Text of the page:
THE resumption of Irish rallying will hinge on two major factors — the permission from the community where the event is planned and the Covid-19 restrictions.
It is still far too early to predict if and when it will resume but a September date could be a possibility.
In the interim, Motorsport Ireland, as they have maintained all along, will follow Government guidelines.
Meanwhile, the Wexford Motor Club have stated they are preparing for their event on September 5/6 next whilst acknowledging that the guidelines may change before that date.
Their statement added, “If it’s possible for our event to run within the regulations we will have provisions in place to ensure the event can run.”
The Wexford event attracts a strong overseas contingent and that could have an effect, it remains to be seen what protocols will be implemented.
The current Covid-19 restrictions impact heavily on all sports especially in rallying right across the spectrum from competitors to organisers, marshals, officials and spectators.
Competitors, under the current guidelines, will be restricted to those from the same household. Organisers will have to implement paperless documentation and again, they also cannot work in pairs unless from the same household, stage start and finish situations regularly deploy teams in pairs.
Indeed, it is a similar situation for scrutineers with contact with the internal of cars being prohibited or at best cleansed thereafter.
Those marshalling are likely to be requested to wear PPE if they are needed to assist a competitor.
It’s easy to understand how difficult it will be to host a rally, however, were restrictions to be eased, it would be a changed environment. All of the foregoing is only possible when the organising club has the support of the community, some could be very welcoming, others possibly nervous.
Only time will tell and perhaps rallysprint type events at locations such as Mondello Park could well be the interim solution.
Indeed, Mondello personnel are set to engage with Motorsport Ireland to discuss the possibilities.
An aspect that is sensitive is whether or not everyone can afford to go rallying after being out of work for many weeks.
On another scale it could lead to Irish competitors heading abroad to compete in rallies like the popular Ypres Rally in Belgium that was due to take place from June 25-27 but has since been re-arranged for October 1-3.
Several Irish crews have participated on this event in the distant and recent past including Kanturk’s Liam O’Callaghan and Dromtarriffe’s James O’Brien, who contested the 1994 (Sierra Cosworth) and 1996 (Toyota Celica ST205) events, unfortunately, they failed to finish on each occasion but still enjoyed the experience.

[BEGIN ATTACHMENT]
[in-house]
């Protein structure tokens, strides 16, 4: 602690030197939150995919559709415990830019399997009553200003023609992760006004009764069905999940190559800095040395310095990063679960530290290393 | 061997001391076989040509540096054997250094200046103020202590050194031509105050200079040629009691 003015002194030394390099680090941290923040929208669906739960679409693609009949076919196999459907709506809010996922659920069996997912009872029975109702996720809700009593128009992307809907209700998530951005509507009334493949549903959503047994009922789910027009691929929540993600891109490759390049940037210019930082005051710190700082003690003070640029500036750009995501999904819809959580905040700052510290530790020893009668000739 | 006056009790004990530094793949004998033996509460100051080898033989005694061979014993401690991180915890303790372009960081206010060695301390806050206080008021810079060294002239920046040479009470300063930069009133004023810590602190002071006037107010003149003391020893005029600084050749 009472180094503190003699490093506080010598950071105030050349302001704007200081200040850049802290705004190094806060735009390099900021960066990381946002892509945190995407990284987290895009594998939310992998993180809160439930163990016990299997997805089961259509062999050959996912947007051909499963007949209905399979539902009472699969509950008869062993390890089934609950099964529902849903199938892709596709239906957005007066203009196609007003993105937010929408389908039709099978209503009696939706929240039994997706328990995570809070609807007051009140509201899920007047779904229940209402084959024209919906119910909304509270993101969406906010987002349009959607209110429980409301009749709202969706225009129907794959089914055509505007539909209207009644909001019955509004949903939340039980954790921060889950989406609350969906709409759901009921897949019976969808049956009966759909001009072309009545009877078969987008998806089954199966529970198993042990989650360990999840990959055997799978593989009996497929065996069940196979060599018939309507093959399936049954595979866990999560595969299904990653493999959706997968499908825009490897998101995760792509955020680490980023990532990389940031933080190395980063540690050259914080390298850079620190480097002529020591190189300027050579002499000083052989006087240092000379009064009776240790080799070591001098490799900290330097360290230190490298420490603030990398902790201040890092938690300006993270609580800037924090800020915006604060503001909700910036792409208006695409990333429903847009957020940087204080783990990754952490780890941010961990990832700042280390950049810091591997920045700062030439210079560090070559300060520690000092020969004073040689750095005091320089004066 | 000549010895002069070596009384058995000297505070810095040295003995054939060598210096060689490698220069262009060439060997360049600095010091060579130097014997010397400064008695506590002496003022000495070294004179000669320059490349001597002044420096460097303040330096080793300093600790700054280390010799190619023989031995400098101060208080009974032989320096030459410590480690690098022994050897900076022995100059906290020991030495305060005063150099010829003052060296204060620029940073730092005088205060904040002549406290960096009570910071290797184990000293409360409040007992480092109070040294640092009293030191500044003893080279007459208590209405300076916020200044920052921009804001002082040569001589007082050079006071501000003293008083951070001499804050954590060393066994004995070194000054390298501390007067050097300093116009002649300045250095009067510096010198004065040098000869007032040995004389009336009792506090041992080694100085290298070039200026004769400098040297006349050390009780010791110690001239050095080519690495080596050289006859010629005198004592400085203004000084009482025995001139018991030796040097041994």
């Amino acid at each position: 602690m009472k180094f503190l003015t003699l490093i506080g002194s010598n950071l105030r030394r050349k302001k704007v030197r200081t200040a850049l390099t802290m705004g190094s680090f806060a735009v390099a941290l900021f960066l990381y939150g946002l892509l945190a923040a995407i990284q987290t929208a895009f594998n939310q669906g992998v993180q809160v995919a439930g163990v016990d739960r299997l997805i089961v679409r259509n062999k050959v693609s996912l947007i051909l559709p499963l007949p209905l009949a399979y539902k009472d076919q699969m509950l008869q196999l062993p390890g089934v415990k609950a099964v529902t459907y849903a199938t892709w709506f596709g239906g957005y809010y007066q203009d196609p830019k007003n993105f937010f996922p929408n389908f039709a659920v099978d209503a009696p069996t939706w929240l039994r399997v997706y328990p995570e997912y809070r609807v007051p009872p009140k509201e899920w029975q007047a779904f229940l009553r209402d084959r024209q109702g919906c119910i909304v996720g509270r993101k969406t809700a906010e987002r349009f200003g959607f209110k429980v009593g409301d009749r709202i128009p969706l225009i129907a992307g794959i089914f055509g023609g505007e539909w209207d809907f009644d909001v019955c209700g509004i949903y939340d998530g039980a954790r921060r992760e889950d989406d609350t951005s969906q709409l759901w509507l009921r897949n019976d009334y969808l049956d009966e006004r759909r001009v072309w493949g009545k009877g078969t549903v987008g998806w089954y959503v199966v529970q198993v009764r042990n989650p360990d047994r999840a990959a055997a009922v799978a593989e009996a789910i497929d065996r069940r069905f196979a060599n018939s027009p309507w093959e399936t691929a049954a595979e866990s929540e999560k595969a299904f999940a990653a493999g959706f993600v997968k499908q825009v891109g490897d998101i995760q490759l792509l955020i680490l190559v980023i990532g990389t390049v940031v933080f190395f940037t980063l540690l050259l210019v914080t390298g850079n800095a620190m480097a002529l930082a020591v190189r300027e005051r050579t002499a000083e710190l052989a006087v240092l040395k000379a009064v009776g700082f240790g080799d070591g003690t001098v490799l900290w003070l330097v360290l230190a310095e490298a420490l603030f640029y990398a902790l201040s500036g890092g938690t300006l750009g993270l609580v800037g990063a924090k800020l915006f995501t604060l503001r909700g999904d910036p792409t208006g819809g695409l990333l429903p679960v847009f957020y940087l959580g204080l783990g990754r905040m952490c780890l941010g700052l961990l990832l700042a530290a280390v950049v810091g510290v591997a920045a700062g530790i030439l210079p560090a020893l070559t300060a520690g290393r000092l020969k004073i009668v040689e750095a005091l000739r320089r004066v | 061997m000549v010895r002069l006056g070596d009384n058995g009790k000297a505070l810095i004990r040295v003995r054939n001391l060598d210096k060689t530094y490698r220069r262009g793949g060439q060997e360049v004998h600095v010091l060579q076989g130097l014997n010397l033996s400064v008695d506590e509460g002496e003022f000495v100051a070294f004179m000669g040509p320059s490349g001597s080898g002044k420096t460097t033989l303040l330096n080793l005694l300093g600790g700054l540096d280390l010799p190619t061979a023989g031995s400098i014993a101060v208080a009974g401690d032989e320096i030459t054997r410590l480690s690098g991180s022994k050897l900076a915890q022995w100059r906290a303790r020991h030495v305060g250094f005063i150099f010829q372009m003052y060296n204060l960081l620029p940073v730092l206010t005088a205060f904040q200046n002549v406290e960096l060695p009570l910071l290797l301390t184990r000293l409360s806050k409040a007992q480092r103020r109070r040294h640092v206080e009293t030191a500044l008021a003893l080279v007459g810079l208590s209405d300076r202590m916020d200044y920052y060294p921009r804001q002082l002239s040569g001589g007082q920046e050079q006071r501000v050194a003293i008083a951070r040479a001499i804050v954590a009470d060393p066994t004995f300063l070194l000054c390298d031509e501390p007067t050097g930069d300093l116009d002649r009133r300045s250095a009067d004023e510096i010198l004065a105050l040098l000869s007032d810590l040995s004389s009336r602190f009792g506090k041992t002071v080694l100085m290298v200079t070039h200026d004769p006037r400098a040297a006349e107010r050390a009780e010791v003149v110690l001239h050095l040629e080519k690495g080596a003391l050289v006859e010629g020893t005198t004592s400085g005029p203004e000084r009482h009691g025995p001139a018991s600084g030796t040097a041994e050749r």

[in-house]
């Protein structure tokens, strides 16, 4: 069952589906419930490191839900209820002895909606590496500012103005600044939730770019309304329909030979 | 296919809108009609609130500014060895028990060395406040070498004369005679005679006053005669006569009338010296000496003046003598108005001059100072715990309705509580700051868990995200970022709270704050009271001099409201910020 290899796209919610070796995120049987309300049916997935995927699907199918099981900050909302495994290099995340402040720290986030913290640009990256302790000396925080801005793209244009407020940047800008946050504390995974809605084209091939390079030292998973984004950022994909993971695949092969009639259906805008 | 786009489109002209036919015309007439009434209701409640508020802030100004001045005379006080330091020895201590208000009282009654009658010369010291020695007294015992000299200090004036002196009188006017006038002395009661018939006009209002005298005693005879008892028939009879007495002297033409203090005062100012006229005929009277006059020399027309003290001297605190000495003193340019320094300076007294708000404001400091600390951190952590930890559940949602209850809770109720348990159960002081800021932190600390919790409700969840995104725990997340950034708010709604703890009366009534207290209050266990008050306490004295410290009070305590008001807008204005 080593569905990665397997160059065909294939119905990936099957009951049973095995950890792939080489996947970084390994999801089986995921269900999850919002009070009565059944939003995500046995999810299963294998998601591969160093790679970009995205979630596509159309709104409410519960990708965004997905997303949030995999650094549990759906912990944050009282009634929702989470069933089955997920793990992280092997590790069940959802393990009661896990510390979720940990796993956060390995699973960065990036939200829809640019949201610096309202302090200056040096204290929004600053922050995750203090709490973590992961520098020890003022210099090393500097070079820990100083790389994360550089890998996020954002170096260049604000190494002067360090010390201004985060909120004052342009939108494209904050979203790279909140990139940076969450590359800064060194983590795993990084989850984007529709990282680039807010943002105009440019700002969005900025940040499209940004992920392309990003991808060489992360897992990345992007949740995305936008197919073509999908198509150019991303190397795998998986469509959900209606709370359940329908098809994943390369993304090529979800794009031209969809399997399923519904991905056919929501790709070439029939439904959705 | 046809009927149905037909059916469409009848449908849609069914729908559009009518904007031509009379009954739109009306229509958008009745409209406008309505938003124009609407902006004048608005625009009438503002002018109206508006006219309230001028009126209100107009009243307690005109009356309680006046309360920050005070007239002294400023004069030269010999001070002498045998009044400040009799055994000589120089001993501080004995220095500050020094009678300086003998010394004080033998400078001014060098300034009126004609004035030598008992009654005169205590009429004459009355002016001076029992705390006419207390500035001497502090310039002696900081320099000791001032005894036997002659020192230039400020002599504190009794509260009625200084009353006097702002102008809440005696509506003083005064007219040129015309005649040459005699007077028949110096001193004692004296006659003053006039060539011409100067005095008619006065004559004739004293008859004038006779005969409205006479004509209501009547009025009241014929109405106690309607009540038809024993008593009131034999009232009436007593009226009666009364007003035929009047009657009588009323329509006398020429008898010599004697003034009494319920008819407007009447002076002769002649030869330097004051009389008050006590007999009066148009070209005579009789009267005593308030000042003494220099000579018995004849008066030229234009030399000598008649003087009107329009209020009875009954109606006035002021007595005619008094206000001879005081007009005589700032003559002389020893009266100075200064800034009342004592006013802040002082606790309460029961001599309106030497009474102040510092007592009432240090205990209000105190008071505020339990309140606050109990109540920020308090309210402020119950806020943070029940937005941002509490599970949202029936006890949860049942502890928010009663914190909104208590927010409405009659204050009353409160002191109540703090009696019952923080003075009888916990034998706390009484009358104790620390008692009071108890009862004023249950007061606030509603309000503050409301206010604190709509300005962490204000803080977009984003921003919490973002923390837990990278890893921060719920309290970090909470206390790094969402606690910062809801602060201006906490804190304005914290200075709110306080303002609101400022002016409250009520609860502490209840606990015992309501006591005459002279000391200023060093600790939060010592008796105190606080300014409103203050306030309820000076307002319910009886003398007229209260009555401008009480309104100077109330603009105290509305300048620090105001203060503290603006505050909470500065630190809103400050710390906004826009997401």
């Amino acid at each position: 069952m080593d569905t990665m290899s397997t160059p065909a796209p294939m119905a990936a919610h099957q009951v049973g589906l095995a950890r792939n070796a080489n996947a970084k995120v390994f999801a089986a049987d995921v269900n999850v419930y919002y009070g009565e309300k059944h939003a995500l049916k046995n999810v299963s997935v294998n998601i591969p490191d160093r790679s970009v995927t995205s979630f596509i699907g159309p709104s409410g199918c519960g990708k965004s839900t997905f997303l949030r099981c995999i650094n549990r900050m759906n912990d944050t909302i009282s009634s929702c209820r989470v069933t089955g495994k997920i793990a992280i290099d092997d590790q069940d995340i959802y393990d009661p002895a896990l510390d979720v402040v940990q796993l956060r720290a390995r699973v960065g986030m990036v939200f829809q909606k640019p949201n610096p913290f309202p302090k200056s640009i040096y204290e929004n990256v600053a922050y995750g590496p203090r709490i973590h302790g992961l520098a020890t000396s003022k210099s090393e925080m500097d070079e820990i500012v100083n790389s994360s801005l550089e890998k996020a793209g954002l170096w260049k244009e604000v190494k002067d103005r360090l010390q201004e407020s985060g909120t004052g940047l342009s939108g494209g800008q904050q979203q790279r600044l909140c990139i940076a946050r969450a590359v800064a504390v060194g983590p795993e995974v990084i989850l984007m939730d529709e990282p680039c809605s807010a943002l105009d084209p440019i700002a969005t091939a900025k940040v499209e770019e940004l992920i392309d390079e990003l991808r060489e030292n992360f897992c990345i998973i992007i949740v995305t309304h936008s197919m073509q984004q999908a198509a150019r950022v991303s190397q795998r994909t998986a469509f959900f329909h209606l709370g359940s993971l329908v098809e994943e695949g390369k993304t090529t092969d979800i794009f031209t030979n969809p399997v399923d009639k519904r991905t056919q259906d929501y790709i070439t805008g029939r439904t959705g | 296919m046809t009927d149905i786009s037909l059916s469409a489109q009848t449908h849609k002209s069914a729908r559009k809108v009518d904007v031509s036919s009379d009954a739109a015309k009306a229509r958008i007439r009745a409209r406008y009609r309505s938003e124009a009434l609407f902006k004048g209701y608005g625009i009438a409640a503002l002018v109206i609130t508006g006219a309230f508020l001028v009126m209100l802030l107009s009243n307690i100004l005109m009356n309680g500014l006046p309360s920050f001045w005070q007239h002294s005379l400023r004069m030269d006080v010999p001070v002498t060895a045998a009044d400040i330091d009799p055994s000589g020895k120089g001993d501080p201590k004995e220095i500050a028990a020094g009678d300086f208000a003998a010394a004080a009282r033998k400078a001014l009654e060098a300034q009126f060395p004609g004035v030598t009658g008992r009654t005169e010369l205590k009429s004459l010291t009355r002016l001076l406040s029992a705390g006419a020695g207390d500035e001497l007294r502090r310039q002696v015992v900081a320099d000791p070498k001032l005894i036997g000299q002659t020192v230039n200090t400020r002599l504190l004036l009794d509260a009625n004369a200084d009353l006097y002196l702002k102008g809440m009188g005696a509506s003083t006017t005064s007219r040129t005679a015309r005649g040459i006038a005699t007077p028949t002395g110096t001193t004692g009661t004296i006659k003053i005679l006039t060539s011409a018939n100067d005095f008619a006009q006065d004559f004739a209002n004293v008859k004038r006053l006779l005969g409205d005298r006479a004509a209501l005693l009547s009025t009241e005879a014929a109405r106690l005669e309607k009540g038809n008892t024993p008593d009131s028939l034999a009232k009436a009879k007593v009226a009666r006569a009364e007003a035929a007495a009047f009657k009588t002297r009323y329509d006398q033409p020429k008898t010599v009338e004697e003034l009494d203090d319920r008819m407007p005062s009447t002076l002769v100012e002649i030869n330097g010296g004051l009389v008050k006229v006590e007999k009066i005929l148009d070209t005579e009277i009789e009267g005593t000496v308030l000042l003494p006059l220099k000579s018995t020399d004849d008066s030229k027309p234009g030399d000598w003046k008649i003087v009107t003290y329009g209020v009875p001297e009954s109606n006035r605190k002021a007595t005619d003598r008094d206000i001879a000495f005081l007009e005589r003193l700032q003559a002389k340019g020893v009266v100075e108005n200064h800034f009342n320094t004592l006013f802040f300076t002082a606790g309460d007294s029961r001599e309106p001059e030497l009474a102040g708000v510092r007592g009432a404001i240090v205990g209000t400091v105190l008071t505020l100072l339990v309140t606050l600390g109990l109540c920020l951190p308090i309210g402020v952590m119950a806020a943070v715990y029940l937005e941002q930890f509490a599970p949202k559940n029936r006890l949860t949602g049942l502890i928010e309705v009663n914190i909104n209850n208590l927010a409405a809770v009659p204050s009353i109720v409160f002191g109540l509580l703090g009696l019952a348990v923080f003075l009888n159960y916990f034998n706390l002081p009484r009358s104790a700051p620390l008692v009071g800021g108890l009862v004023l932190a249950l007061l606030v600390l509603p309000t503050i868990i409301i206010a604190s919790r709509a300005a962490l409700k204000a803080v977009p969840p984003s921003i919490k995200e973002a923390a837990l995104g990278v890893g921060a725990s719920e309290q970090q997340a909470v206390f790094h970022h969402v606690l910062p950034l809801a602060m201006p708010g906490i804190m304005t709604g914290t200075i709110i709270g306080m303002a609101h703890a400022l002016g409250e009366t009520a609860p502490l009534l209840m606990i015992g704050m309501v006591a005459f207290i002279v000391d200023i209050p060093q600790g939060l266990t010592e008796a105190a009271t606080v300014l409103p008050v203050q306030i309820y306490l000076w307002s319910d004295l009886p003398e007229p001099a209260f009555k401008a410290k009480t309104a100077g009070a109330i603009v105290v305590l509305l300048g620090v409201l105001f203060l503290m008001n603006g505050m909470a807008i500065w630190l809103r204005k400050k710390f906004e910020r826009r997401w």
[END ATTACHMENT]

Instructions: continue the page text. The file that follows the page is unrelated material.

A decade earlier (1984) Ballintemple’s Michael 'Bones' O’Connor competed in the Rally of the 1000 Lakes - now Rally Finland, a round of the WRC, that along with Rally GB, has been cancelled in recent weeks.
Although the Rallies Commission, who oversee Irish rallying in particular, has discussed how the sport can move forward, the Echo understands that an “Expert Group” has been set up to see how the sport and especially rallying can re-invent itself in terms of PPE and protocols.
The Motorsport Council met recently while a meeting with representatives of all MI affiliated clubs was scheduled for July 25. is highly likely to be brought forward to the first week in July. The Echo understands Motorsport Ireland are planning to use that consultation process with clubs to determine an overall picture of what events might take place towards the year end.
It may be that some clubs, who have an event scheduled for the latter part of the year may not be in a position to run while others that have events postponed could run on a vacated date.
The Cork 20 International Rally (September 26-27) and the Westlodge Hotel Fastnet Rally (October 25) are amongst those scheduled events. A statement from the governing body is unlikely prior to that meeting.
Meanwhile, a poll conducted by the Dublin based motor club, ALMC, has shown almost 58% of people would not be willing to call to residents to carry out PR work in advance of a rally.
The poll got the views of some 300 people across all sectors of the sport including marshals, officials, competitors, service crews, spectators and service providers. As to whether the sport should resume this year 30% were against a resumption while Covid-19 social distancing was in place, 42% want a restriction on events and number of competitors while the rest preferred to wait until 2021 when there might be a vaccine in place.
Interestingly, on the preferred type of event, some 37% voted for a single-stage rally, 33% for a mini stage rally and 30% for a multi-stage event.
Rallysprints and endurance trials also got a favourable response. The majority of those polled were in favour of working in or visiting a rally office environment.
Just over half (of those polled) stated they can afford to go rallying this year while 36% preferred to wait until next year when the economy has improved.
Almost 85% would not spectate or officiate without social distancing if others were not adhering to government rules. Queried on whether they believe Motorsport Ireland will have sufficient protocols in place to enable them to attend or compete in motorsport events safely, 53% votes yes.
No other club or organisation has undertaken a similar survey.